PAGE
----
CCEA has taken a strong interest in this theme over recent time. Evidence suggests that girls tend to drop out of the subject between the ages of 11 to 14. It is a complex range of reasons including confidence, gender appropriate learning content and role modelling. The consequence of this drop out is that by the time learners reach the Software Systems A-level only about 20% are female. It is important to intervene on this issue at Key Stage 3, rather than taking corrective action at GCSE or A-Level.
Through our work, we have also identified the key role that parents play in influencing subject choice. For example, an all-female grammar school wanted to do the CCEA software A-level. They trained the teachers, bought the equipment and had about 14 students signed up - but by September all the students had chosen other, non-computing, subjects.
The primary influencer of this shift was parents and their perceptions about the industry. We learnt the lesson the hard way, so now we work more proactively with schools to try to inform parents of the choices and the opportunities.
What age do you start teaching ICT in its widest form?
The CCEA curriculum allows engagement with digital skills from the earliest contact between schools and learners. We have encouraged programmes from employers to align with the curriculum, so projects like BT’s Barefoot Computing is used to support teaching and learning in Northern Ireland. We’ve also worked with Minecraft, producing science and history curriculum that can be used in gaming at Key Stage 2. This work recently was award two UK Learning Technology Awards.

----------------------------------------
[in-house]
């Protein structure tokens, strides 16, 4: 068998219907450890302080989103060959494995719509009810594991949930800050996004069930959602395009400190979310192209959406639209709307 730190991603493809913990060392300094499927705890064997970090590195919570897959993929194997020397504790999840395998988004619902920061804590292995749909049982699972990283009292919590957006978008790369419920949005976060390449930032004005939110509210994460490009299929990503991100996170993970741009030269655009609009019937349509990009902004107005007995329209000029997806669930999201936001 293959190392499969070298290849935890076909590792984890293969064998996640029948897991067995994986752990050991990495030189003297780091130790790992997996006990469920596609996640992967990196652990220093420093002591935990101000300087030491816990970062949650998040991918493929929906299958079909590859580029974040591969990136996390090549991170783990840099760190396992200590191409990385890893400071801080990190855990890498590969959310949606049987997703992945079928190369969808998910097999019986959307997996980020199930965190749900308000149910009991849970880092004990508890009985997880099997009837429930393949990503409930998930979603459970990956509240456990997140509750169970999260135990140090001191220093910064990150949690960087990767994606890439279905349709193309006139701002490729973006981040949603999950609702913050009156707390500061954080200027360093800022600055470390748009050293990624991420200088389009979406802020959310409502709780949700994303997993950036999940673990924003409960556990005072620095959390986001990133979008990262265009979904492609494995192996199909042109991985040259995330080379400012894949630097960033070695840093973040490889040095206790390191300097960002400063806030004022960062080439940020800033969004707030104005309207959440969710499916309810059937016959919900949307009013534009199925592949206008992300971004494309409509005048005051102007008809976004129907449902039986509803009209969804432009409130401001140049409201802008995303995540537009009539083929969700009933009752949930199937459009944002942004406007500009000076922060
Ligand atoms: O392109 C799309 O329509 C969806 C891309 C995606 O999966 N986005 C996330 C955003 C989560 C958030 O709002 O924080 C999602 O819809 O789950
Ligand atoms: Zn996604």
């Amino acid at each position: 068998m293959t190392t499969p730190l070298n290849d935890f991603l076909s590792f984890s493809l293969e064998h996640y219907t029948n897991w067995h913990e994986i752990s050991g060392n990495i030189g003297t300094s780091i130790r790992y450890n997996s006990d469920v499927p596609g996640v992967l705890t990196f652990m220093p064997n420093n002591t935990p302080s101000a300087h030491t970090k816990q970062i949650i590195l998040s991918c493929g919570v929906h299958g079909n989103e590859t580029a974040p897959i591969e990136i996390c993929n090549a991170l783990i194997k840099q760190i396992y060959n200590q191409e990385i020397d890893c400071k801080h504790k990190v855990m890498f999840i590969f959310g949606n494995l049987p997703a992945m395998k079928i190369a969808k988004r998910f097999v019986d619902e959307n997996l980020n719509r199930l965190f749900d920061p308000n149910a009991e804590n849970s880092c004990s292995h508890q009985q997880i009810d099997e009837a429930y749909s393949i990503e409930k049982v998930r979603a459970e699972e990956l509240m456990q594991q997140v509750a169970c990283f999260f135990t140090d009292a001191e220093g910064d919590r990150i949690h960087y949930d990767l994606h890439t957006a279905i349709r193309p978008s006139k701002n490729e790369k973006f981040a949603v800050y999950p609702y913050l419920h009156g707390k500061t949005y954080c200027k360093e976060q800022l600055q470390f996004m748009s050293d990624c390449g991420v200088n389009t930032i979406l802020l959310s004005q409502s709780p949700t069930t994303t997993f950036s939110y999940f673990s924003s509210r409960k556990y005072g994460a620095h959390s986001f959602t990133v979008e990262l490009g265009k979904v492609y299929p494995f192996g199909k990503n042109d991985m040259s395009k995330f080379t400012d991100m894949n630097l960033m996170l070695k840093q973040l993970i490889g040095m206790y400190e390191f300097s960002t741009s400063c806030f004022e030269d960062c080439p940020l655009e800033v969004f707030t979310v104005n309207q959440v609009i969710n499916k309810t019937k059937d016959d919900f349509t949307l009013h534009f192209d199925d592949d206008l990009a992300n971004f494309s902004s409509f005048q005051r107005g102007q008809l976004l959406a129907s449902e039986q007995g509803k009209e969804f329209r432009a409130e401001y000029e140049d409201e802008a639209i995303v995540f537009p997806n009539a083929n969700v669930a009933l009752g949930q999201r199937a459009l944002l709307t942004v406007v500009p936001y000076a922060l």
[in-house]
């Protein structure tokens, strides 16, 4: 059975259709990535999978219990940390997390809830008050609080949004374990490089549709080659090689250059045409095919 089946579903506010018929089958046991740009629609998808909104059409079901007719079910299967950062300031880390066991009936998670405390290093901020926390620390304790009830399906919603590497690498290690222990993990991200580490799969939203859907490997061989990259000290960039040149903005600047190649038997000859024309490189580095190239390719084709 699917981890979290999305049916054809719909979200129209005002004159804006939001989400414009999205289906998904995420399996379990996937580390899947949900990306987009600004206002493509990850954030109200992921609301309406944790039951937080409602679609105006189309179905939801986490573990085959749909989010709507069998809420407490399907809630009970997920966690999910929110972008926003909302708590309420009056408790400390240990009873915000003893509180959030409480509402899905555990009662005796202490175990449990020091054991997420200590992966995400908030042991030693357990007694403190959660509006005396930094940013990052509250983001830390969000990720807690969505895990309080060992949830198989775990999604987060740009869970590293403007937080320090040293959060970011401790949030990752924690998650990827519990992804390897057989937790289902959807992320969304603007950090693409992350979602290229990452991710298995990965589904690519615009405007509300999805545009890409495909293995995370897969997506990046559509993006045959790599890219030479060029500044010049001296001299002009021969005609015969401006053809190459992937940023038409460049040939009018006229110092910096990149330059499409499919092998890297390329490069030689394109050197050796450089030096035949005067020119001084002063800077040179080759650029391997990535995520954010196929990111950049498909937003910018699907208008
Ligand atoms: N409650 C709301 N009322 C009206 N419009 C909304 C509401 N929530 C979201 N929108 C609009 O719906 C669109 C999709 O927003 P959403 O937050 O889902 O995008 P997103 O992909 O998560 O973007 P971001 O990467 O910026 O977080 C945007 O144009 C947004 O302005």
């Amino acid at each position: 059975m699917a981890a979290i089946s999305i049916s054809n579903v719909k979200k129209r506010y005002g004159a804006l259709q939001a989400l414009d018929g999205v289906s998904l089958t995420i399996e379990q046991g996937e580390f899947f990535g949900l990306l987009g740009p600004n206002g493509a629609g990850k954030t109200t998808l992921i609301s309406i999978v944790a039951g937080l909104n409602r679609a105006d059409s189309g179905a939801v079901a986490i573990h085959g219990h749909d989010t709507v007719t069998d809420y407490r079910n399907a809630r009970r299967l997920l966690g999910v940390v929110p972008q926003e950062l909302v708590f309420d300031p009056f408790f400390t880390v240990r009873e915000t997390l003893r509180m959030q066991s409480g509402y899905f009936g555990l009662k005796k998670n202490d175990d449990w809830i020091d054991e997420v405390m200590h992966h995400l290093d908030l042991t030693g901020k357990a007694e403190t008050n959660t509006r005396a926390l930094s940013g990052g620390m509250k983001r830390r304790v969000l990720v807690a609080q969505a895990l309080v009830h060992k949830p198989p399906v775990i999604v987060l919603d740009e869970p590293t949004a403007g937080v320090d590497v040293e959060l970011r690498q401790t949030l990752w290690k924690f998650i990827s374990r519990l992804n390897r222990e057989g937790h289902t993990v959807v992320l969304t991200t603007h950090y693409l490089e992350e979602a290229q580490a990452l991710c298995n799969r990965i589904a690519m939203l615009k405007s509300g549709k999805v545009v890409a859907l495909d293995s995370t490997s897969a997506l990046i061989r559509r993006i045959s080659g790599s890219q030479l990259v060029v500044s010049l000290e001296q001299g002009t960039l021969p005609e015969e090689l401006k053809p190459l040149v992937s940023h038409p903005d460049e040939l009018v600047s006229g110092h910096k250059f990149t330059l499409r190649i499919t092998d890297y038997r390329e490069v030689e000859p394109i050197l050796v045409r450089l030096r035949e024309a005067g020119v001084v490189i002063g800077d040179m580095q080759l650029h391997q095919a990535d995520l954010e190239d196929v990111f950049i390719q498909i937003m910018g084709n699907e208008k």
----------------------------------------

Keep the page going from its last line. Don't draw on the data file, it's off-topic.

At Key Stages 3, 4 and Post-16, we have taken an employer engagement approach. However, in 2016 we found there was a support gap at Key Stage 3 (age 11-14 in Northern Ireland).
This meant that at Key Stage 3 there was more of a focus on user skills, which meant that computational thinking and coding skills were not being as well developed as they were at Key Stage 2. So, we worked with a group of PhD students from Queen’s University Belfast to develop a Python course and pathway. This developed links from block coding, with Scratch, at Key Stage 2 and then transitioned into Python up to GCSE. This resource is freely available.